After four months of darkness, it is finally time to rise and shine for the crew at Concordia Research Station in Antarctica. The most-welcome Sun finally made its appearance on 11 August and ESA-sponsored medical doctor Nick Smith was not about to miss it.
For nine months Nick and his fellow crew mates have been living and working in one of the most isolated, confined and extreme environments on Earth, with no way in or out of the Station during the winter-over period.
Nick is overseeing experiments in human physiology and biology, atmospheric physics, meteorology, and astronomy, among other disciplines. Along with the rest of the crew, he is also maintaining the base – one of only three to run year-round in the Antarctic.
Four months of complete darkness is quite the challenge, and one researchers are very interested in studying from a physiological and psychological point of view. From questionnaires to blood and stool samples, the crew are poked and prodded to understand how better to prepare humans for deep space travel.
Social dynamics are also of interest to researchers during the period of darkness. Stress brought on by lack of sunlight, changing sleep patterns, fatigue and moodiness can affect the group. The crew are especially encouraged to take on group activities and get creative to combat the isolation of the winter. And not just with their own station crew.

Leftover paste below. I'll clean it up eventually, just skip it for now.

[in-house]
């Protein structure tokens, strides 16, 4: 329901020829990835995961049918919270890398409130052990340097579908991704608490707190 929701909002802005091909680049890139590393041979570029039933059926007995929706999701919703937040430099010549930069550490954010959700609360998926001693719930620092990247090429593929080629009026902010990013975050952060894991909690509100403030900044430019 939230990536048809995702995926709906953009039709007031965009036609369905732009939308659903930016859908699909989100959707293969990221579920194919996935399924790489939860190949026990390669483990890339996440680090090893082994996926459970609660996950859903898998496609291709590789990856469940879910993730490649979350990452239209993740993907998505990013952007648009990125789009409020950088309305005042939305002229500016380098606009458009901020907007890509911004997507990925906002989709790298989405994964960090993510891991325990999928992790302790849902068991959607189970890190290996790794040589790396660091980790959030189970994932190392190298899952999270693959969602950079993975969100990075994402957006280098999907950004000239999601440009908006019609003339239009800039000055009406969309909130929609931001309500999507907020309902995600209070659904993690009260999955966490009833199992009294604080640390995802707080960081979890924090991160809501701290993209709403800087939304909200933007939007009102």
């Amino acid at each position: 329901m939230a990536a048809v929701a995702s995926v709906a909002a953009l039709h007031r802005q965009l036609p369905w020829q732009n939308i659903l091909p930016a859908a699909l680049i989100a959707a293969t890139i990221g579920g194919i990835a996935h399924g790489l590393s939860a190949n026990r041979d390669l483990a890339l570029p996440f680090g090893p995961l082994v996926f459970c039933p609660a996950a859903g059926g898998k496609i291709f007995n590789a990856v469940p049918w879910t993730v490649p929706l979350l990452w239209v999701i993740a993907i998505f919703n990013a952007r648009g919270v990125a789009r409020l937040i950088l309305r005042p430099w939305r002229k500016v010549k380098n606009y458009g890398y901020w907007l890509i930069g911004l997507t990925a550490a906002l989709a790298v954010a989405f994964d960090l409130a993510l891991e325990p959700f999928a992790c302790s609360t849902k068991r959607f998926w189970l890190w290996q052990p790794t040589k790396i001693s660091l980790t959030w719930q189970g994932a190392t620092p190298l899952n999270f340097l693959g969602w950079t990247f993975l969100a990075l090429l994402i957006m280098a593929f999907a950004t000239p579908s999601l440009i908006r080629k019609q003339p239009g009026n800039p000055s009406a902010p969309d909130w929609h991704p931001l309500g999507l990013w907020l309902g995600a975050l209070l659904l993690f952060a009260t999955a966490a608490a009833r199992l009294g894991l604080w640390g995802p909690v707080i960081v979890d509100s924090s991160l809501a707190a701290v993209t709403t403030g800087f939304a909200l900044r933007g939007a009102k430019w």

Bases across Antarctica take part in the annual Antarctic Film Festival. Crews from each base submit an entry for different categories, and the creativity and cooperation required to come up with an idea and script, film and edit the entry makes for friendly competition and camaraderie. Look out for 2021 entries here.
The first sunrise is always a remarkable moment, signalling the home stretch of their Antarctic residency. From now on the winter crew will start preparing for summer and the return of scientists that arrive for the warmer months starting in November. The base is cleaned thoroughly, machinery is serviced, tents are erected and heated, and the runway is cleared of snow. Extensive work is required to welcome the new arrivals back to the base at the end of the world.
Follow the adventures in science and socialisation at Concordia on the blog.